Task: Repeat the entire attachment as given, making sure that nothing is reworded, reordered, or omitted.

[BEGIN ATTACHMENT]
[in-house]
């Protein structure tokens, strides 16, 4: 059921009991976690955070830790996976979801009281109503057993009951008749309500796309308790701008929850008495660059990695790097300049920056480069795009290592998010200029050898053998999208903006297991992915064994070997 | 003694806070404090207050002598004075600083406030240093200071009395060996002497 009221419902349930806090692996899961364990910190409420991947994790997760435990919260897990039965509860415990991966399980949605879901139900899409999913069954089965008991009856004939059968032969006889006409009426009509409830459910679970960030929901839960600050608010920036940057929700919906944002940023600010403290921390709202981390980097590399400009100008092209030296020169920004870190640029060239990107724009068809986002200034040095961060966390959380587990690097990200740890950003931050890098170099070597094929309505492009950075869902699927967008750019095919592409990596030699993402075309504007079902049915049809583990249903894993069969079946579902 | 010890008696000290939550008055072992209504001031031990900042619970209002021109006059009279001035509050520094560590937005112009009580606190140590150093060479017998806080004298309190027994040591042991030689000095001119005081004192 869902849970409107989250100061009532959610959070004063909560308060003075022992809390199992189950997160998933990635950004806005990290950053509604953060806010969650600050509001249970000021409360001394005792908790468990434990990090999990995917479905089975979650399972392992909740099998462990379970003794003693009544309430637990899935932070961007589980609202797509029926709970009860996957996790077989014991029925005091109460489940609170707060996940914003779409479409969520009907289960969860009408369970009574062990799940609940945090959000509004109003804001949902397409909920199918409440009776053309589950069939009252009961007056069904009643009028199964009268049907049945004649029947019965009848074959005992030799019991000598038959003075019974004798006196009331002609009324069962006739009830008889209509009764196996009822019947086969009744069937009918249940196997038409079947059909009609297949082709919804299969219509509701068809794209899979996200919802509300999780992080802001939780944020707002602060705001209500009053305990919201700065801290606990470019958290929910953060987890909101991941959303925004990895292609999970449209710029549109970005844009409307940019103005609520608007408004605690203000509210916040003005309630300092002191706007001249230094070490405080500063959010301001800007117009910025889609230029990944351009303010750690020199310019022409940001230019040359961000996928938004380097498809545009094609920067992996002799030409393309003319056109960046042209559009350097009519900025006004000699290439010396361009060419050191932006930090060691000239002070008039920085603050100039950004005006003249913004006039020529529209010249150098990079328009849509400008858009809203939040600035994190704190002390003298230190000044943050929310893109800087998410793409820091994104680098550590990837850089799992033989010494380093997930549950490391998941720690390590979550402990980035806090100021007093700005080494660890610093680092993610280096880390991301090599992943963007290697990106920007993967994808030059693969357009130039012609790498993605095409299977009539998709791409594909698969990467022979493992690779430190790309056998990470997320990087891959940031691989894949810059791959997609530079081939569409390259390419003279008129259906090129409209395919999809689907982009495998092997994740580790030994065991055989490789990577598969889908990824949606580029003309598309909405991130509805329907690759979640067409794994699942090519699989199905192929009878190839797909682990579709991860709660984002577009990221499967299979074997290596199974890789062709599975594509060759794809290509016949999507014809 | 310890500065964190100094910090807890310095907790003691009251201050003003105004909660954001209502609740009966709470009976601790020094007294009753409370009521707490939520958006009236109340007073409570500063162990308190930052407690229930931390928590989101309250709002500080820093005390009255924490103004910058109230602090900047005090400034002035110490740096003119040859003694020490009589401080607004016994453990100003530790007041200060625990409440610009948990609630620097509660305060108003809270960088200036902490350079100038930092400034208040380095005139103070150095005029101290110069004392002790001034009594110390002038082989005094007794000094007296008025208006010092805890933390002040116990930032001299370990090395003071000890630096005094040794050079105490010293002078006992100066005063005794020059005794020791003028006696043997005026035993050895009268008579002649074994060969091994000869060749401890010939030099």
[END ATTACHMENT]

[in-house]
């Protein structure tokens, strides 16, 4: 059921009991976690955070830790996976979801009281109503057993009951008749309500796309308790701008929850008495660059990695790097300049920056480069795009290592998010200029050898053998999208903006297991992915064994070997 | 003694806070404090207050002598004075600083406030240093200071009395060996002497 009221419902349930806090692996899961364990910190409420991947994790997760435990919260897990039965509860415990991966399980949605879901139900899409999913069954089965008991009856004939059968032969006889006409009426009509409830459910679970960030929901839960600050608010920036940057929700919906944002940023600010403290921390709202981390980097590399400009100008092209030296020169920004870190640029060239990107724009068809986002200034040095961060966390959380587990690097990200740890950003931050890098170099070597094929309505492009950075869902699927967008750019095919592409990596030699993402075309504007079902049915049809583990249903894993069969079946579902 | 010890008696000290939550008055072992209504001031031990900042619970209002021109006059009279001035509050520094560590937005112009009580606190140590150093060479017998806080004298309190027994040591042991030689000095001119005081004192 869902849970409107989250100061009532959610959070004063909560308060003075022992809390199992189950997160998933990635950004806005990290950053509604953060806010969650600050509001249970000021409360001394005792908790468990434990990090999990995917479905089975979650399972392992909740099998462990379970003794003693009544309430637990899935932070961007589980609202797509029926709970009860996957996790077989014991029925005091109460489940609170707060996940914003779409479409969520009907289960969860009408369970009574062990799940609940945090959000509004109003804001949902397409909920199918409440009776053309589950069939009252009961007056069904009643009028199964009268049907049945004649029947019965009848074959005992030799019991000598038959003075019974004798006196009331002609009324069962006739009830008889209509009764196996009822019947086969009744069937009918249940196997038409079947059909009609297949082709919804299969219509509701068809794209899979996200919802509300999780992080802001939780944020707002602060705001209500009053305990919201700065801290606990470019958290929910953060987890909101991941959303925004990895292609999970449209710029549109970005844009409307940019103005609520608007408004605690203000509210916040003005309630300092002191706007001249230094070490405080500063959010301001800007117009910025889609230029990944351009303010750690020199310019022409940001230019040359961000996928938004380097498809545009094609920067992996002799030409393309003319056109960046042209559009350097009519900025006004000699290439010396361009060419050191932006930090060691000239002070008039920085603050100039950004005006003249913004006039020529529209010249150098990079328009849509400008858009809203939040600035994190704190002390003298230190000044943050929310893109800087998410793409820091994104680098550590990837850089799992033989010494380093997930549950490391998941720690390590979550402990980035806090100021007093700005080494660890610093680092993610280096880390991301090599992943963007290697990106920007993967994808030059693969357009130039012609790498993605095409299977009539998709791409594909698969990467022979493992690779430190790309056998990470997320990087891959940031691989894949810059791959997609530079081939569409390259390419003279008129259906090129409209395919999809689907982009495998092997994740580790030994065991055989490789990577598969889908990824949606580029003309598309909405991130509805329907690759979640067409794994699942090519699989199905192929009878190839797909682990579709991860709660984002577009990221499967299979074997290596199974890789062709599975594509060759794809290509016949999507014809 | 310890500065964190100094910090807890310095907790003691009251201050003003105004909660954001209502609740009966709470009976601790020094007294009753409370009521707490939520958006009236109340007073409570500063162990308190930052407690229930931390928590989101309250709002500080820093005390009255924490103004910058109230602090900047005090400034002035110490740096003119040859003694020490009589401080607004016994453990100003530790007041200060625990409440610009948990609630620097509660305060108003809270960088200036902490350079100038930092400034208040380095005139103070150095005029101290110069004392002790001034009594110390002038082989005094007794000094007296008025208006010092805890933390002040116990930032001299370990090395003071000890630096005094040794050079105490010293002078006992100066005063005794020059005794020791003028006696043997005026035993050895009268008579002649074994060969091994000869060749401890010939030099």